“Would you support blocking if some legal content were also blocked?” No: 57 percent. Yes: 35 percent.
“Should your Internet use be monitored in order to prevent copyright infringement?” No: 69 percent. Yes, or sometimes: 26 percent.
These should be cautionary numbers in the enforcement debate.
We also asked whether people should face penalties for downloading “an unauthorized copy of a song or movie.” Fifty-one percent support penalties, and 7 percent say it depends on the circumstances. That is not strong support for penalties, much less for the increased criminalization of infringement over the past 15 years. But it’s more than we’ll have in a few years. Among 18- to 29-year-olds, only 37 percent support penalties for unauthorized downloading; 53 percent are opposed. Seventy-six percent view the sharing of music files among friends as “reasonable,” compared with 50 percent for other age groups.
Partisan differences were minor, with Republicans showing slightly more enthusiasm for enforcement than did Democrats, and slightly more concern for privacy.
By all appearances, we are headed toward strong majority support for most of the elements of an IP-reform agenda, including wider user rights and a de-escalation of the enforcement wars. Which political party will represent this new majority?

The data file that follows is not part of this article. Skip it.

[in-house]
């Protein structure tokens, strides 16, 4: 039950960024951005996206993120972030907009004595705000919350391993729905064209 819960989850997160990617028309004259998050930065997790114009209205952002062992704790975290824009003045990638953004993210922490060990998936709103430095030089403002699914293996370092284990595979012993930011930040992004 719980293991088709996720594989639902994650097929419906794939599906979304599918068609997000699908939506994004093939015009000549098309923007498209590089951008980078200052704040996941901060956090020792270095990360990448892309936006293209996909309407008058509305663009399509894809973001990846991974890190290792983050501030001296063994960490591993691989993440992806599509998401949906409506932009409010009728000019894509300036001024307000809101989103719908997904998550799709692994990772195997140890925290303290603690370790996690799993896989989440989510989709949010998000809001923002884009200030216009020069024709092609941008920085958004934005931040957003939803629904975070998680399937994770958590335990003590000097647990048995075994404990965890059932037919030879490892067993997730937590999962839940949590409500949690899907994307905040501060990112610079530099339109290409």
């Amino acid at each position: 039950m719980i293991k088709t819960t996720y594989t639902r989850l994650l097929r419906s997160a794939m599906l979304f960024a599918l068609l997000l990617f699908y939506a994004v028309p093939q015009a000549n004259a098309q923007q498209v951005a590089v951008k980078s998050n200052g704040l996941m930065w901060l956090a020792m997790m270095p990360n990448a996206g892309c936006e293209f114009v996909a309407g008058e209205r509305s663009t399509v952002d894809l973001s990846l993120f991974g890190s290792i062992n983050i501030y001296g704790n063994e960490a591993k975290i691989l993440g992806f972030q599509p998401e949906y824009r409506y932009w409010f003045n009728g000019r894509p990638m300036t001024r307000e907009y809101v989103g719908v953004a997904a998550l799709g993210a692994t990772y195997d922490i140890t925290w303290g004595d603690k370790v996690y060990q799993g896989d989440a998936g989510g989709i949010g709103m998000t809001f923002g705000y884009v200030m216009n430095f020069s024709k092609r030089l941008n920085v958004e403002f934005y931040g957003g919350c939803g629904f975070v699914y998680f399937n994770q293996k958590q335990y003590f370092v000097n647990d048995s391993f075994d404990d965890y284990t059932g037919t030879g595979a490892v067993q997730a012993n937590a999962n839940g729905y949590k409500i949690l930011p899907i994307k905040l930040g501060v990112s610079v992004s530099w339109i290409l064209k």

Let’s rephrase the question: How would an Internet politics emerge in the Democratic party? The answer is probably simple: It is impossible in the short term because of the power of Hollywood and inevitable in the long term because of the power of time. Most of the young are already Democrats.
How would an Internet politics emerge in the Republican party? Given the decades of rhetorical entrenchment around property rights and law enforcement, it would probably require the recasting of intellectual-property rights as government monopoly, of SOPA-style bills as crony capitalism, and of Internet enforcement as part of a digital-surveillance state.
Such views in favor of recasting IP rights already have a home on the right, and are supported by congressmen such as Darrell Issa and Jason Chaffetz. Tactical considerations alone could produce Republican-led majorities on these issues, galvanized by the prospect of wounding the Democrats’ Hollywood money base or splitting Silicon Valley libertarians.
From such tactics we might get better laws or at least fewer bad ones, but we probably wouldn’t get a stronger Republican party — or a bigger one. For that, the transformation needs to be broader. The Republican party has an opportunity to take ownership of these issues by embracing the better impulses of the libertarian Right: opposition to monopolies and cronyism, and support for innovation and privacy protections. A majority of Americans endorse these principles already. A strong majority of young ones do. To be sure, it is a soft majority that has not yet consolidated its positions or allegiances. That’s what political leadership is for.
– Mr. Karaganis is the vice president of the American Assembly.